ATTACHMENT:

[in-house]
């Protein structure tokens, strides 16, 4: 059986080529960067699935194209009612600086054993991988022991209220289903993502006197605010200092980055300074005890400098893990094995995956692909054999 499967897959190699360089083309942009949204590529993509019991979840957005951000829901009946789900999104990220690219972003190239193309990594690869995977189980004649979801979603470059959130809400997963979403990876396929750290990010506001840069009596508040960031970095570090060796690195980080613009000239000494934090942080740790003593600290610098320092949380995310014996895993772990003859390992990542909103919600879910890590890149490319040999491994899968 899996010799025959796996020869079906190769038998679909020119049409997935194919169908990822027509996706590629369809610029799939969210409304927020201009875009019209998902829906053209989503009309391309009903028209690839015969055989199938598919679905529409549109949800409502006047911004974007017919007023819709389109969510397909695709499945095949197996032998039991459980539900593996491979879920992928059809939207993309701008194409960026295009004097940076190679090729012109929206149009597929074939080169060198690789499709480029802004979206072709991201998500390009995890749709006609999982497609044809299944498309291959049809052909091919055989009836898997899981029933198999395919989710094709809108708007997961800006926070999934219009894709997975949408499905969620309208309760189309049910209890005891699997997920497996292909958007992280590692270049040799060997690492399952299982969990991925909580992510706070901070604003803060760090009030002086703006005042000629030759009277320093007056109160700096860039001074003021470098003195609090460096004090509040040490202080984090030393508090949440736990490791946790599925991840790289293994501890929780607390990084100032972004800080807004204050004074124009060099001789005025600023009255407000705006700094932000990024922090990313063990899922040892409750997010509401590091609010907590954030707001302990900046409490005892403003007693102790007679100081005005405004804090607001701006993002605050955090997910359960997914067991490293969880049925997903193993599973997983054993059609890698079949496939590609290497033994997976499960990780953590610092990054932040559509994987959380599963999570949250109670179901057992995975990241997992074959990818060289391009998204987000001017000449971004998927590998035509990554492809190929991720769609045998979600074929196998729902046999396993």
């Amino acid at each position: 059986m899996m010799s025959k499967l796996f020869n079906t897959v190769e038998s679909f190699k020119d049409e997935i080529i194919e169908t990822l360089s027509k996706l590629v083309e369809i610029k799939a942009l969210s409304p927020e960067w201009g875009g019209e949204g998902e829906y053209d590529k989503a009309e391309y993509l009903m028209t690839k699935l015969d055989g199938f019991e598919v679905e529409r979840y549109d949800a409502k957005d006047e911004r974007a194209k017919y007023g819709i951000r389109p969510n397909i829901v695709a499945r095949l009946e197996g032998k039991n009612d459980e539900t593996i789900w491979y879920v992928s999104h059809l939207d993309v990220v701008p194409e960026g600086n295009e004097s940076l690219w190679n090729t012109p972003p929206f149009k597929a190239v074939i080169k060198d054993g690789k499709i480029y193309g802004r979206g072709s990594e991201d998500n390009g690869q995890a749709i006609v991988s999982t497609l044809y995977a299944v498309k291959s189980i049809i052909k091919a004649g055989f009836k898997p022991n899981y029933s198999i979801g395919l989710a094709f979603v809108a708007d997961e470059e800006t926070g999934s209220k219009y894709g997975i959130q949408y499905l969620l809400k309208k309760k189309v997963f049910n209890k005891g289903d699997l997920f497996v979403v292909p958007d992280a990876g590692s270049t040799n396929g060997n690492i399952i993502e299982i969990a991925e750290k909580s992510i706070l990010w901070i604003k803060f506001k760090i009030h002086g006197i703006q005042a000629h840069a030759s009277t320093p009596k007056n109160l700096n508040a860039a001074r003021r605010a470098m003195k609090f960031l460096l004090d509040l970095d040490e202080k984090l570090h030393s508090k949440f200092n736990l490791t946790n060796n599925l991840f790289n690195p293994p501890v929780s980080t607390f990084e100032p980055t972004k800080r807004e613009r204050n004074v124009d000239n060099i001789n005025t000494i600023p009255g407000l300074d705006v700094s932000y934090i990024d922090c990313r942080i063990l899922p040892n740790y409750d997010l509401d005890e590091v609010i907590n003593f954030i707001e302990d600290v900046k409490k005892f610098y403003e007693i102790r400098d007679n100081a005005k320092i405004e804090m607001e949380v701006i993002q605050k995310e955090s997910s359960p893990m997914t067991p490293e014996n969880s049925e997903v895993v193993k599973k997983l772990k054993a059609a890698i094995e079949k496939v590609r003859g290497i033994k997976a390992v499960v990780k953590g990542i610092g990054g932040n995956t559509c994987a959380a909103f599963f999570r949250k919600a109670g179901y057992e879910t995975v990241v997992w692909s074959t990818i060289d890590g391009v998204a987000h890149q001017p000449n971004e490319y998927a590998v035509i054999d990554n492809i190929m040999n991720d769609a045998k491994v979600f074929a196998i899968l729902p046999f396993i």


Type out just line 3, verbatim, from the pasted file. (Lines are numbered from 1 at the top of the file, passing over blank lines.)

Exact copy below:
């Amino acid at each position: 059986m899996m010799s025959k499967l796996f020869n079906t897959v190769e038998s679909f190699k020119d049409e997935i080529i194919e169908t990822l360089s027509k996706l590629v083309e369809i610029k799939a942009l969210s409304p927020e960067w201009g875009g019209e949204g998902e829906y053209d590529k989503a009309e391309y993509l009903m028209t690839k699935l015969d055989g199938f019991e598919v679905e529409r979840y549109d949800a409502k957005d006047e911004r974007a194209k017919y007023g819709i951000r389109p969510n397909i829901v695709a499945r095949l009946e197996g032998k039991n009612d459980e539900t593996i789900w491979y879920v992928s999104h059809l939207d993309v990220v701008p194409e960026g600086n295009e004097s940076l690219w190679n090729t012109p972003p929206f149009k597929a190239v074939i080169k060198d054993g690789k499709i480029y193309g802004r979206g072709s990594e991201d998500n390009g690869q995890a749709i006609v991988s999982t497609l044809y995977a299944v498309k291959s189980i049809i052909k091919a004649g055989f009836k898997p022991n899981y029933s198999i979801g395919l989710a094709f979603v809108a708007d997961e470059e800006t926070g999934s209220k219009y894709g997975i959130q949408y499905l969620l809400k309208k309760k189309v997963f049910n209890k005891g289903d699997l997920f497996v979403v292909p958007d992280a990876g590692s270049t040799n396929g060997n690492i399952i993502e299982i969990a991925e750290k909580s992510i706070l990010w901070i604003k803060f506001k760090i009030h002086g006197i703006q005042a000629h840069a030759s009277t320093p009596k007056n109160l700096n508040a860039a001074r003021r605010a470098m003195k609090f960031l460096l004090d509040l970095d040490e202080k984090l570090h030393s508090k949440f200092n736990l490791t946790n060796n599925l991840f790289n690195p293994p501890v929780s980080t607390f990084e100032p980055t972004k800080r807004e613009r204050n004074v124009d000239n060099i001789n005025t000494i600023p009255g407000l300074d705006v700094s932000y934090i990024d922090c990313r942080i063990l899922p040892n740790y409750d997010l509401d005890e590091v609010i907590n003593f954030i707001e302990d600290v900046k409490k005892f610098y403003e007693i102790r400098d007679n100081a005005k320092i405004e804090m607001e949380v701006i993002q605050k995310e955090s997910s359960p893990m997914t067991p490293e014996n969880s049925e997903v895993v193993k599973k997983l772990k054993a059609a890698i094995e079949k496939v590609r003859g290497i033994k997976a390992v499960v990780k953590g990542i610092g990054g932040n995956t559509c994987a959380a909103f599963f999570r949250k919600a109670g179901y057992e879910t995975v990241v997992w692909s074959t990818i060289d890590g391009v998204a987000h890149q001017p000449n971004e490319y998927a590998v035509i054999d990554n492809i190929m040999n991720d769609a045998k491994v979600f074929a196998i899968l729902p046999f396993i």